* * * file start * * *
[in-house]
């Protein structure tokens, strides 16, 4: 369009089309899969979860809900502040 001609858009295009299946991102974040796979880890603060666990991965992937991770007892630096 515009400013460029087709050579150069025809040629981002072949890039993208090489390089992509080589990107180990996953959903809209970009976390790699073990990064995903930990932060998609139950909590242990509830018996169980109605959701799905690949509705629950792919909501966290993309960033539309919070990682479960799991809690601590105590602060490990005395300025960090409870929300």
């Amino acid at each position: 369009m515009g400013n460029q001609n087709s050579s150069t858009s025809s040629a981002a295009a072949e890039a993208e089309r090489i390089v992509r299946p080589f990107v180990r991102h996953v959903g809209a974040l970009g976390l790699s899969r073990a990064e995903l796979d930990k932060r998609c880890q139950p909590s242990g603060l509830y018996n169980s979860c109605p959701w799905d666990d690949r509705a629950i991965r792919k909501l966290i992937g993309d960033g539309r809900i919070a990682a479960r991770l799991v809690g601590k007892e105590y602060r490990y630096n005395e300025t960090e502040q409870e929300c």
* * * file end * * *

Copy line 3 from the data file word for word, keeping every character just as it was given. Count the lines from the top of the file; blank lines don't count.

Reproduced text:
């Amino acid at each position: 369009m515009g400013n460029q001609n087709s050579s150069t858009s025809s040629a981002a295009a072949e890039a993208e089309r090489i390089v992509r299946p080589f990107v180990r991102h996953v959903g809209a974040l970009g976390l790699s899969r073990a990064e995903l796979d930990k932060r998609c880890q139950p909590s242990g603060l509830y018996n169980s979860c109605p959701w799905d666990d690949r509705a629950i991965r792919k909501l966290i992937g993309d960033g539309r809900i919070a990682a479960r991770l799991v809690g601590k007892e105590y602060r490990y630096n005395e300025t960090e502040q409870e929300c």